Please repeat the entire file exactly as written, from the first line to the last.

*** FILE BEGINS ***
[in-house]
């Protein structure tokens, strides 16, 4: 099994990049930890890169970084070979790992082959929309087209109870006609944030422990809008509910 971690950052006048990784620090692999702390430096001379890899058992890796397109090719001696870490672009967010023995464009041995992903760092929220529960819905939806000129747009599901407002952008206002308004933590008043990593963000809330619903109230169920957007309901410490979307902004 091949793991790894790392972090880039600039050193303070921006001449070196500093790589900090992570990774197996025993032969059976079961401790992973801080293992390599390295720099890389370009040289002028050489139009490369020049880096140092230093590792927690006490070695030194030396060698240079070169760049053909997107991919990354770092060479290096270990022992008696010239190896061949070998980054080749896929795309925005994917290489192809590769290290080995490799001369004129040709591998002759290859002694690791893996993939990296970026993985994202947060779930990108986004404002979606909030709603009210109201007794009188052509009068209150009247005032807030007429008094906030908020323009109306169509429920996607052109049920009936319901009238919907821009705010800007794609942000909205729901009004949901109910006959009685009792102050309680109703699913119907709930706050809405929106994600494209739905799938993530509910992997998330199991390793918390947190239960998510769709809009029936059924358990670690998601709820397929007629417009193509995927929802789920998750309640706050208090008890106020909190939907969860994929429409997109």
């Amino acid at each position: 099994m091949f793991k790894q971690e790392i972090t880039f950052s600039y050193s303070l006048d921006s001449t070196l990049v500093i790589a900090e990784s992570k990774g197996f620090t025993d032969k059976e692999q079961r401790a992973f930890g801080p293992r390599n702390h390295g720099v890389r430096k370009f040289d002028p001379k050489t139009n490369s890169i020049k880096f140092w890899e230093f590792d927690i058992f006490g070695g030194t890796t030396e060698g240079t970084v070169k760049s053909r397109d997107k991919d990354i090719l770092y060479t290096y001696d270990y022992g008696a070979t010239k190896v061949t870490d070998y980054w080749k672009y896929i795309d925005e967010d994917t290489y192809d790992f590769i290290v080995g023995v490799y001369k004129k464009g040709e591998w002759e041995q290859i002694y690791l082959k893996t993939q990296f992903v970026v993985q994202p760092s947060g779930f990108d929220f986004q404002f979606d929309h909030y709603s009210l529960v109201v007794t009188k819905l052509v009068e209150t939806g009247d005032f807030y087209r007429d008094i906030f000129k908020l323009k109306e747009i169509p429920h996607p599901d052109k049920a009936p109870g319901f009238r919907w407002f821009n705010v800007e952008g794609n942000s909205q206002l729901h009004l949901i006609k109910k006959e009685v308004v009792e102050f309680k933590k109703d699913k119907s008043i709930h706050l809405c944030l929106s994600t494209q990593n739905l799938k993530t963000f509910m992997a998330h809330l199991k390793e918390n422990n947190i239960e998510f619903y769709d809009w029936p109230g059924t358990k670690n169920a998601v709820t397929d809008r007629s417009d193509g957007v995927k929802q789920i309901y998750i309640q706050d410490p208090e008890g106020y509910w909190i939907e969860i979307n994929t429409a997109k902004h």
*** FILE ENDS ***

[in-house]
């Protein structure tokens, strides 16, 4: 099994990049930890890169970084070979790992082959929309087209109870006609944030422990809008509910 971690950052006048990784620090692999702390430096001379890899058992890796397109090719001696870490672009967010023995464009041995992903760092929220529960819905939806000129747009599901407002952008206002308004933590008043990593963000809330619903109230169920957007309901410490979307902004 091949793991790894790392972090880039600039050193303070921006001449070196500093790589900090992570990774197996025993032969059976079961401790992973801080293992390599390295720099890389370009040289002028050489139009490369020049880096140092230093590792927690006490070695030194030396060698240079070169760049053909997107991919990354770092060479290096270990022992008696010239190896061949070998980054080749896929795309925005994917290489192809590769290290080995490799001369004129040709591998002759290859002694690791893996993939990296970026993985994202947060779930990108986004404002979606909030709603009210109201007794009188052509009068209150009247005032807030007429008094906030908020323009109306169509429920996607052109049920009936319901009238919907821009705010800007794609942000909205729901009004949901109910006959009685009792102050309680109703699913119907709930706050809405929106994600494209739905799938993530509910992997998330199991390793918390947190239960998510769709809009029936059924358990670690998601709820397929007629417009193509995927929802789920998750309640706050208090008890106020909190939907969860994929429409997109």
């Amino acid at each position: 099994m091949f793991k790894q971690e790392i972090t880039f950052s600039y050193s303070l006048d921006s001449t070196l990049v500093i790589a900090e990784s992570k990774g197996f620090t025993d032969k059976e692999q079961r401790a992973f930890g801080p293992r390599n702390h390295g720099v890389r430096k370009f040289d002028p001379k050489t139009n490369s890169i020049k880096f140092w890899e230093f590792d927690i058992f006490g070695g030194t890796t030396e060698g240079t970084v070169k760049s053909r397109d997107k991919d990354i090719l770092y060479t290096y001696d270990y022992g008696a070979t010239k190896v061949t870490d070998y980054w080749k672009y896929i795309d925005e967010d994917t290489y192809d790992f590769i290290v080995g023995v490799y001369k004129k464009g040709e591998w002759e041995q290859i002694y690791l082959k893996t993939q990296f992903v970026v993985q994202p760092s947060g779930f990108d929220f986004q404002f979606d929309h909030y709603s009210l529960v109201v007794t009188k819905l052509v009068e209150t939806g009247d005032f807030y087209r007429d008094i906030f000129k908020l323009k109306e747009i169509p429920h996607p599901d052109k049920a009936p109870g319901f009238r919907w407002f821009n705010v800007e952008g794609n942000s909205q206002l729901h009004l949901i006609k109910k006959e009685v308004v009792e102050f309680k933590k109703d699913k119907s008043i709930h706050l809405c944030l929106s994600t494209q990593n739905l799938k993530t963000f509910m992997a998330h809330l199991k390793e918390n422990n947190i239960e998510f619903y769709d809009w029936p109230g059924t358990k670690n169920a998601v709820t397929d809008r007629s417009d193509g957007v995927k929802q789920i309901y998750i309640q706050d410490p208090e008890g106020y509910w909190i939907e969860i979307n994929t429409a997109k902004h």